Svindal to sit out World Cup opening

Following a crash in January, the downhill skier struggles to recover from a knee injury in time for the new season

Photo: Høgegga Renn- og Treningssenter i Trysil / Wikimedia Commons Aksel Lund in training in 2010. He is currently struggling to return from a knee injury.

Photo: Høgegga Renn- og Treningssenter i Trysil / Wikimedia Commons
Aksel Lund in training in 2010. He is currently struggling to return from a knee injury.

Jo Christian Weldingh
Oslo, Norway

Molly Jones
The Norwegian American

Last season ended abruptly for Norway’s best downhill skier, Aksel Lund Svindal, after a dramatic fall in the World Cup race in Kitzbühel, Austria, on January 23. After a curve midway through the race, 33-year-old Svindal was thrown off the course when he hit a bump that he couldn’t see because of the poor weather conditions. The crash caused him to rupture his anterior cruciate ligament (ACL) and damage a meniscus in his right knee.

Out of the 30 athletes who started the race that day, Svindal was just one of three skiers who faced a serious crash. While Hannes Reichelt of Austria was able to recover from a bruised bone in his knee, Austrian Georg Streitberger also endured a season-ending injury and required knee surgery. The remainder of the day’s competition was cancelled due to the poor visibility.

One of the best alpine skiers of all time and Norway’s most popular downhill skier throughout the last decade, Svindal has 11 medals in the Olympics Games and World Championships—six of them gold—and two overall World Cup titles from 2007 and 2009.

This isn’t the first serious injury for the Norwegian. He first crashed at the end of 2007 and had to take several months to recover that winter before returning to the top to take his next World Cup title. In 2014, Svindal tore his Achilles tendon and was forced to take a yearlong break from the World Cup.

When he returned for the 2015/16 season, Svindal seemed to have recovered fully, however, possibly performing better than ever before in his career. When the injury happened, he had won seven races so far and was leading the World Cup with 107 points in the overall standings.

Svindal was first back training on skis in August, but he won’t be ready to compete when the new World Cup season starts in Sölden, Austria, on Oct. 21. He is not yet ready to train with his teammates. He will travel with the team to Sölden, however, and also plans to join the team in Colorado this November for training.

“I don’t know when I’ll be competing again. The World Cup opening in Sölden is way too early and I never really considered racing there. I’m crossing my fingers for Lake Louise in late November,” Svindal said to the Norwegian press.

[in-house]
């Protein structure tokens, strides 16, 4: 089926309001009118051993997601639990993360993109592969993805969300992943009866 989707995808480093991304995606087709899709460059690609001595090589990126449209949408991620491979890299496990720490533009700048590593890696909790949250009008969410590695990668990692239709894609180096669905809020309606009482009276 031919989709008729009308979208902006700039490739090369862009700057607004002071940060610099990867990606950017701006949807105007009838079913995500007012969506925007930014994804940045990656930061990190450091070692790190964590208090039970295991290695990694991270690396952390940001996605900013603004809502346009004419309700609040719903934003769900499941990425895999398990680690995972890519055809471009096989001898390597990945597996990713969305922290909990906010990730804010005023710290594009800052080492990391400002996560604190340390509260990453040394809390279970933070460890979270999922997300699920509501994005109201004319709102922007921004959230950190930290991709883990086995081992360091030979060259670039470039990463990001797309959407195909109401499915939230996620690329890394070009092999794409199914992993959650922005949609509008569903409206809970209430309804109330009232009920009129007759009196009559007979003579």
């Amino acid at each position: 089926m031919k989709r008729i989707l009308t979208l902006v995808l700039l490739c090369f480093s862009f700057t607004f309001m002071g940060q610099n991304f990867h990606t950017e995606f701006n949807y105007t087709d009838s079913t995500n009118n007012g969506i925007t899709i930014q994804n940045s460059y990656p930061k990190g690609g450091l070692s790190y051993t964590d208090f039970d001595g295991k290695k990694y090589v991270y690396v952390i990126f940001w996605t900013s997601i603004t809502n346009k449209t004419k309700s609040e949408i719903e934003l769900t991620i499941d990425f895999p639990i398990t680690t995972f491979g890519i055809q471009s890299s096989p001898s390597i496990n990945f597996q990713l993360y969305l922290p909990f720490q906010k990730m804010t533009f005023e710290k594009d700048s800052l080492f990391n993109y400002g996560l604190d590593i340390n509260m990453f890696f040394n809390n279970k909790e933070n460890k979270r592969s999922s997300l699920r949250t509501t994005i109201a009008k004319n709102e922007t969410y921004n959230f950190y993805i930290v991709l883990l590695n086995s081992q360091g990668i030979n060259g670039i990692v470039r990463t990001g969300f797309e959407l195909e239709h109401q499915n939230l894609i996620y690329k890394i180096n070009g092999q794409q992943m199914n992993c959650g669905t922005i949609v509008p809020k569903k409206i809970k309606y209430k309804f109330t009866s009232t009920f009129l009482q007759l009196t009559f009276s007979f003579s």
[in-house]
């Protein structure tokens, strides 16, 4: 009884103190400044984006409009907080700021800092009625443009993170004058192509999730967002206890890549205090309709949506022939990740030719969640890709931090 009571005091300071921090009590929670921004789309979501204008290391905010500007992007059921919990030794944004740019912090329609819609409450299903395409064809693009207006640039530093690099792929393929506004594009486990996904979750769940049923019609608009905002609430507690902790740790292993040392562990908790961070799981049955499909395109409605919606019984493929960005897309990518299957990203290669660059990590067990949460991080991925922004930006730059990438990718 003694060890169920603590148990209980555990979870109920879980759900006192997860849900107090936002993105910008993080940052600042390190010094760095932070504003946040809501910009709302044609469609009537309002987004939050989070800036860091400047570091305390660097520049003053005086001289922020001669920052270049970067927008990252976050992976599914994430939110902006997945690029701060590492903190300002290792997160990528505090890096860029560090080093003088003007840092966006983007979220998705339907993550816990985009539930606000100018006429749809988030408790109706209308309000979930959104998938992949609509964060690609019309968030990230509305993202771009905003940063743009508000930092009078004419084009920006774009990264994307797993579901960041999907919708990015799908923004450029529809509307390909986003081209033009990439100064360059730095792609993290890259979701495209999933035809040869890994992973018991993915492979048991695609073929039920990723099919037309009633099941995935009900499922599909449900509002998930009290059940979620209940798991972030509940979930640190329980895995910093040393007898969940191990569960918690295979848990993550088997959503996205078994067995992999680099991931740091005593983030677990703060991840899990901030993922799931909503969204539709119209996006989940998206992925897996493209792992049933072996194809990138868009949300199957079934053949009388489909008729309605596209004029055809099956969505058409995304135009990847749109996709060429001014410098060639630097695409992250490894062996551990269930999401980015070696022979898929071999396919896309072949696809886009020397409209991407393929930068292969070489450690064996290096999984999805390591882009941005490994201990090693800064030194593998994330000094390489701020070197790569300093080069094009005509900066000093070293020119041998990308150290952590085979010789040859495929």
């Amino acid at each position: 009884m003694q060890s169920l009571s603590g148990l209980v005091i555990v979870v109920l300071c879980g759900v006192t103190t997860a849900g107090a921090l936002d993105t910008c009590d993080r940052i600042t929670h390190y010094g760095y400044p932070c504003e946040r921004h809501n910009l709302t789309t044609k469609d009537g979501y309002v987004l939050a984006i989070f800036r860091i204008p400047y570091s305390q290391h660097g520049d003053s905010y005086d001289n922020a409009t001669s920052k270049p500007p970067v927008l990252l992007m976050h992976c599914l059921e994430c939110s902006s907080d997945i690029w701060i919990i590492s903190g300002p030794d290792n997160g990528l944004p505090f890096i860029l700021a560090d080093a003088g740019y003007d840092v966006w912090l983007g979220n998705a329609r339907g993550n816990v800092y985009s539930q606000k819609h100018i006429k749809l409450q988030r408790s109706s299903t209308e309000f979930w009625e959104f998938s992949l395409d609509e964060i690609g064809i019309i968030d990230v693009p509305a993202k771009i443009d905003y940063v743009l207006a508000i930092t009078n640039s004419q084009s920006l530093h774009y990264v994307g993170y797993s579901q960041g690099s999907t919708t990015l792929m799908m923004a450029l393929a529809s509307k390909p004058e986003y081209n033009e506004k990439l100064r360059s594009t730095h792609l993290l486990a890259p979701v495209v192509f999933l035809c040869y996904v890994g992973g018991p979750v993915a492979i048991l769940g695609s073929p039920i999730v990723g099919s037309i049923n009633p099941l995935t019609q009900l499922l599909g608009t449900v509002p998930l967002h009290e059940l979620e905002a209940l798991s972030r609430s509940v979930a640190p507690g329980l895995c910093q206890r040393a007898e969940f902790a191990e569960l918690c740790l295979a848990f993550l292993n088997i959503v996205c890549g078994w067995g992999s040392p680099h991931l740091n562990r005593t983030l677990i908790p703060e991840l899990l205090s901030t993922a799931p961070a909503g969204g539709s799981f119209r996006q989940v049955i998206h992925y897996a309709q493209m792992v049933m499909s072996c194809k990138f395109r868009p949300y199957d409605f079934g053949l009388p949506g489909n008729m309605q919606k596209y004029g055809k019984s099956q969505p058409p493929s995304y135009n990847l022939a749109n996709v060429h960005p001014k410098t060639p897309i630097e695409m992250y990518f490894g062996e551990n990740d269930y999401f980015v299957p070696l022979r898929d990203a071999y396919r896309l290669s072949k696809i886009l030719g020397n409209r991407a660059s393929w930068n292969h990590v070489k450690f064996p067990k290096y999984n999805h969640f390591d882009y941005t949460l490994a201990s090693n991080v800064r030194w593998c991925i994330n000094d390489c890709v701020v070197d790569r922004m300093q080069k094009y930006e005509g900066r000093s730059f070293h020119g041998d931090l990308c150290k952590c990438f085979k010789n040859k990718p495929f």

Injuries like the ones he suffered usually take ten months to heal, which means Lake Louise is within reach. While Svindal remains optimistic and believes it is all a matter of time, however, his doctors are hesitant to guarantee recovery.

According to Olympiatoppen doctor Lars Engebretsen, Svindal’s injury has caused him to lose much of the natural shock absorption is his knee and continuing to compete will be a risk to his health. “There are incredibly few who have managed to come back after an injury like this,” he said.

Svindal has nevertheless chosen to continue his skiing career and is confident he will make it back to the starting line at some point this season. If he succeeds, it would be his third comeback from a significant injury.

“Physically I am good. What can be trained is doing well. The strength is there—the muscles are good. I may not be as strong as at my best, but I’m not far away. It’s what’s inside the knee joint and what I cannot control myself that is worse. This is not surprising. I was told that this may take a long time,” he told Aftenposten.

If he has a chance to return to the top this season, he knows he will need to progress more in the coming month than he did in September. “Right know, every week is worth its own weight in gold,” he said.

Even though Svindal is out for now, Norway continues to have one of the strongest teams in the World Cup. Last season, 22-year-old wonderkid Henrik Kristoffersen ended second overall—ranked first in the slalom and third in the giant slalom—with Kjetil Jansrud, 31, in fourth and 24-year-old Aleksander Aamonft Kilde in seventh with the top spot in the super-G. Svindal has just over a month left to recover if he plans to join his teammates on the starting line in Lake Louise on November 26.

Jo Christian Weldingh grew up in Lillehammer, Norway, but is currently living in Oslo. He has a BA in Archaeology from The University of Oslo and a BA in Business Administration from BI Norwegian Business School.

This article originally appeared in the Oct. 21, 2016, issue of The Norwegian American. To subscribe, visit SUBSCRIBE or call us at (206) 784-4617.

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